Report ranks Texas as among least expensive states for energy

If you live in Texas, you're paying less than residents in almost every other state. Photo via Getty Images

A new report analyzed energy costs across the United States to find out what states had the highest energy prices. Turns out, Texas falls rather low on that list.

The study from WalletHub ranked Texas as No. 49 on the list of the 2023 Most Energy-Expensive States. According to the U.S. Energy Information Administration, almost a third (27 percent) of the country report having difficulty meeting the energy needs of their household.

"To better understand the impact of energy on our finances relative to our location and consumption habits, WalletHub compared the total monthly energy bills in each of the 50 states and the District of Columbia," reads the report. "Our analysis uses a special formula that accounts for the following residential energy types: electricity, natural gas, motor fuel and home heating oil."

The report ranked states based on their total monthly energy cost, but also identified the following:

  • Monthly electricity cost
  • Monthly natural-gas cost
  • Monthly motor-fuel cost
  • Monthly home heating-oil cost
Texas households' total monthly energy cost was reportedly $378, which is only beat by New Mexico ($373) and DC ($274). The top five most expensive states for monthly energy cost is as follows.
  1. Wyoming at $845
  2. North Dakota at $645
  3. Alaska at $613
  4. Connecticut at $593
  5. Massachusetts at $589
When comparing to other states, Texas monthly electricity costs are relatively high. At $153 a month, the Lone Star State ranks No. 11 in that category. Meanwhile, when it comes to monthly home heating-oil cost, Texans pay an average of $0 a month, as do Mississippi residents.
Fuel prices are also cheaper in Texas, as the state ranks No. 49 with only Louisiana and Mississippi with lower costs, respectively.

While Texans can find some comfort in the lower-than-average energy costs, the whole country is expected to see some prices increase, one of the report's experts says.

"Most likely, energy prices will continue to rise in 2023, although perhaps more slowly than at times in the past," writes Peter C. Burns, director of the Center for Sustainable Energy at Notre Dame. "The war in Ukraine continues to create uncertainty in energy supplies in Europe, while pledges to reduce oil production in the interests of reducing greenhouse gas emissions will also contribute to increasing prices."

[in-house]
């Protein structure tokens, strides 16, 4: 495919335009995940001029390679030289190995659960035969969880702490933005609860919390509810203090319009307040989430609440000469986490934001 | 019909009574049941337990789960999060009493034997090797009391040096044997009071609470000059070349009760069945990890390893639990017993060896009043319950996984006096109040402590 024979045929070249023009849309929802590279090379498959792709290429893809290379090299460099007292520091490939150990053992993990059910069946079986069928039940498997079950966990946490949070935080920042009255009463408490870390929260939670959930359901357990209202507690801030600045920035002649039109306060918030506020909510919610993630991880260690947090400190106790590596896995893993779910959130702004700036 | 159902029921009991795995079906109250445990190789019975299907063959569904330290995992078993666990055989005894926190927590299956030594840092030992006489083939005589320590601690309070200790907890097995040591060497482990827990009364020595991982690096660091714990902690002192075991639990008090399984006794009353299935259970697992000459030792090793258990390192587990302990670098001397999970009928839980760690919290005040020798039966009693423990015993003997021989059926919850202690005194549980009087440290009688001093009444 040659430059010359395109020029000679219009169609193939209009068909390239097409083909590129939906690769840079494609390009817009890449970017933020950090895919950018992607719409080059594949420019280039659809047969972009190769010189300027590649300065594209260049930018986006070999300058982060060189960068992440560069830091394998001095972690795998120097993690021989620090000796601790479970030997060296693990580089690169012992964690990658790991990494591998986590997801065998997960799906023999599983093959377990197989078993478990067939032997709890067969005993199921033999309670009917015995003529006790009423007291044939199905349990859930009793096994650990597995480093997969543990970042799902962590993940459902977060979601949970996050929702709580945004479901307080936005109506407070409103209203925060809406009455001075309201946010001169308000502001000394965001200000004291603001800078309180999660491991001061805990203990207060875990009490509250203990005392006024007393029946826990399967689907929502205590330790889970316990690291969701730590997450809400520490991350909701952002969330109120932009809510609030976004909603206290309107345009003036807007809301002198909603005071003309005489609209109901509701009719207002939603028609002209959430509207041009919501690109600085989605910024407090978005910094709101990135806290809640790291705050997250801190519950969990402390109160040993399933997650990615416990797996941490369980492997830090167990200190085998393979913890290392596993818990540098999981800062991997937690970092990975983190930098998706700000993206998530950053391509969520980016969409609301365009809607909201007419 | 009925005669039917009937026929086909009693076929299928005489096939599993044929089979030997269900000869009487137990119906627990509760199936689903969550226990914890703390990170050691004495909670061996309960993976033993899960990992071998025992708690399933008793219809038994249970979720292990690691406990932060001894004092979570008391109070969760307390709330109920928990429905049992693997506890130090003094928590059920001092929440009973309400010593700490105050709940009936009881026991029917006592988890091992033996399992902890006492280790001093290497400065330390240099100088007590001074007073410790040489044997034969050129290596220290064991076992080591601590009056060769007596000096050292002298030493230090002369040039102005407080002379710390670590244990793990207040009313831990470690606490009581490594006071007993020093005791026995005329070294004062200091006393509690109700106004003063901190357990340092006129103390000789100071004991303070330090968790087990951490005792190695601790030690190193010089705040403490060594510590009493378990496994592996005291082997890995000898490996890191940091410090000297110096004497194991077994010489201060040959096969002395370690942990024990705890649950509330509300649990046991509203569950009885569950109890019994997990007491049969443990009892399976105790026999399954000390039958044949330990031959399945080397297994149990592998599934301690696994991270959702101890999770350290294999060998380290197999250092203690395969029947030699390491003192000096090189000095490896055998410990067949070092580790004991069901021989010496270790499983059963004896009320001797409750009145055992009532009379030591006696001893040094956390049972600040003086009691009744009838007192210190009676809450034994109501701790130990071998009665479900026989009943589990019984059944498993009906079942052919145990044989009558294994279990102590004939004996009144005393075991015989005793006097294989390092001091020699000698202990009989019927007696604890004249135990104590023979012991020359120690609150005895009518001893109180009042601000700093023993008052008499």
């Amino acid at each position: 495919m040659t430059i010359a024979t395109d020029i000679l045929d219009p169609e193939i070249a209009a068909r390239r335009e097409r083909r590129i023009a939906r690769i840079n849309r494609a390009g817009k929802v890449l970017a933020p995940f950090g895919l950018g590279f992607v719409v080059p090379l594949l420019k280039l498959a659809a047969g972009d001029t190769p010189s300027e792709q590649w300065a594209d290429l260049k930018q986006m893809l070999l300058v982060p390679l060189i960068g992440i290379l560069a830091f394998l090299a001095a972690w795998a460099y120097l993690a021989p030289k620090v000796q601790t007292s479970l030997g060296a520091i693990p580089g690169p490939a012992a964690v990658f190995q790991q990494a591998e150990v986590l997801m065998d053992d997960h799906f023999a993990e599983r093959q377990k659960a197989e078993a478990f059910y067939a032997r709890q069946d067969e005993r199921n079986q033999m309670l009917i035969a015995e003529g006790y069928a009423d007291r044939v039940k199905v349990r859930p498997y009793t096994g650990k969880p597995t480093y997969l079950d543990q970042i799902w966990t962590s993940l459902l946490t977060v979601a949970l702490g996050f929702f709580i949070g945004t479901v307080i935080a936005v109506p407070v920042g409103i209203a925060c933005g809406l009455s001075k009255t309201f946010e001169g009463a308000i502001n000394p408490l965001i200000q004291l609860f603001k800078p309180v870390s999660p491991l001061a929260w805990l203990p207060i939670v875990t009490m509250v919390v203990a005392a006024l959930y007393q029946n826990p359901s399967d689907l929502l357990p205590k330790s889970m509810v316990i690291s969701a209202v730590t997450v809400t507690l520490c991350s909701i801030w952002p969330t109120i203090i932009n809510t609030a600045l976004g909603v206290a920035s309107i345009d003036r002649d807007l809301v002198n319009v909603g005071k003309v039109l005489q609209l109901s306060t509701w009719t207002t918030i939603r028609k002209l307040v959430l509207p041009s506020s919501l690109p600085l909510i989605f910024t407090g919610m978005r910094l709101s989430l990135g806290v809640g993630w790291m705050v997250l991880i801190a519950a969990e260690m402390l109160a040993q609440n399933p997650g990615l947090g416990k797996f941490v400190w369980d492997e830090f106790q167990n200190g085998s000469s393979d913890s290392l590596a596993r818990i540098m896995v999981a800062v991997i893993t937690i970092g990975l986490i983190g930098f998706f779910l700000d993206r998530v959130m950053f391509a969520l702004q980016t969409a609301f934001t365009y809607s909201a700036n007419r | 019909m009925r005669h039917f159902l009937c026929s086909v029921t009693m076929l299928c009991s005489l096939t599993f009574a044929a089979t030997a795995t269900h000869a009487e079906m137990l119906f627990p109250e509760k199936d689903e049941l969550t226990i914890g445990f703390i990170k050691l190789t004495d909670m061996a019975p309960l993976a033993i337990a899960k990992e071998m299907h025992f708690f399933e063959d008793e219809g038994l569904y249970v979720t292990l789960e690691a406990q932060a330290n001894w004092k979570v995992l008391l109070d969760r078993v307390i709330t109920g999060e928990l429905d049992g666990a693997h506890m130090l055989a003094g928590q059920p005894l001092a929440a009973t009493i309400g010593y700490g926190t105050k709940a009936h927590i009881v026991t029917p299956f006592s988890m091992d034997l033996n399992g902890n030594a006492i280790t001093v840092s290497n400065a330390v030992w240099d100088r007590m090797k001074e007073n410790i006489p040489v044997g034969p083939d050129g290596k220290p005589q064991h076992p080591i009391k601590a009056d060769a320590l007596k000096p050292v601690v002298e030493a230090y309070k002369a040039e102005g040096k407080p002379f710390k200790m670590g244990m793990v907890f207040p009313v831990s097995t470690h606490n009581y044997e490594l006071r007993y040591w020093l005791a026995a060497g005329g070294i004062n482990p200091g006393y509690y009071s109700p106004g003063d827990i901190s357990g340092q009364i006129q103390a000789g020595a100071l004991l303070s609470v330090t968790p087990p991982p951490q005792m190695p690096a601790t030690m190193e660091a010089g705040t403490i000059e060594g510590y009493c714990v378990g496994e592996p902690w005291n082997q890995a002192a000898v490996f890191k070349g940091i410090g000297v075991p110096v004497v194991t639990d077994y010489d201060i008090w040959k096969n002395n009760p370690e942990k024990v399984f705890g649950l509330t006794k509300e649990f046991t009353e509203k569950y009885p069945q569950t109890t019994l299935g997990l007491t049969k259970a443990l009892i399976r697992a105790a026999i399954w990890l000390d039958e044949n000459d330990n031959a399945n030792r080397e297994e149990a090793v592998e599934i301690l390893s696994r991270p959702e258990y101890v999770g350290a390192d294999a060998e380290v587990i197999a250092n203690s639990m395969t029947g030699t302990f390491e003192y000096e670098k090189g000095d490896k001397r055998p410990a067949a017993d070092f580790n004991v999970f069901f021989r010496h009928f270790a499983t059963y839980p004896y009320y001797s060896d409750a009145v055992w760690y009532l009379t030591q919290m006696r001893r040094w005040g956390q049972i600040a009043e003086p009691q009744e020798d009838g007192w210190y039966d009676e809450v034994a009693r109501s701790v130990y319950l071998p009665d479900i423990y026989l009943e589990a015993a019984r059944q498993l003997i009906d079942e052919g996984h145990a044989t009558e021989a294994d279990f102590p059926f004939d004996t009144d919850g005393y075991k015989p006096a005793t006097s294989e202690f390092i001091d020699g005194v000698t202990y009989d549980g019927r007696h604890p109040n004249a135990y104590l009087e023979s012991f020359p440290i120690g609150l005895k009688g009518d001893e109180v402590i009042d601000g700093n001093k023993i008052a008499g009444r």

Source: WalletHub

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A View From HETI

A View From UH

A Rice University professor studied the Earth's carbon cycle in the Rio Madre de Dios to shed light on current climate conditions. Photo courtesy of Mark Torres/Rice University

Carbon cycles through Earth, its inhabitants, and its atmosphere on a regular basis, but not much research has been done on that process and qualifying it — until now.

In a recent study of a river system extending from the Peruvian Andes to the Amazon floodplains, Rice University’s Mark Torres and collaborators from five institutions proved that that high rates of carbon breakdown persist from mountaintop to floodplain.

“The purpose of this research was to quantify the rate at which Earth naturally releases carbon dioxide into the atmosphere and find out whether this process varies across different geographic locations,” Torres says in a news release.

Torres published his findings in a study published in PNAS, explaining how they used rhenium — a silvery-gray, heavy transition metal — as a proxy for carbon. The research into the Earth’s natural, pre-anthropogenic carbon cycle stands to benefit humanity by providing valuable insight to current climate challenges.

“This research used a newly-developed technique pioneered by Robert Hilton and Mathieu Dellinger that relies on a trace element — rhenium — that’s incorporated in fossil organic matter,” Torres says. “As plankton die and sink to the bottom of the ocean, that dead carbon becomes chemically reactive in a way that adds rhenium to it.”

The research was done in the Rio Madre de Dios basin and supported by funding from a European Research Council Starting Grant, the European Union COFUND/Durham Junior Research Fellowship, and the National Science Foundation.

“I’m very excited about this tool,” Torres said. “Rice students have deployed this same method in our lab here, so now we can make this kind of measurement and apply it at other sites. In fact, as part of current research funded by the National Science Foundation, we are applying this technique in Southern California to learn how tectonics and climate influence the breakdown of fossil carbon.”

Torres also received a three-year grant from the Department of Energy to study soil for carbon storage earlier this year.

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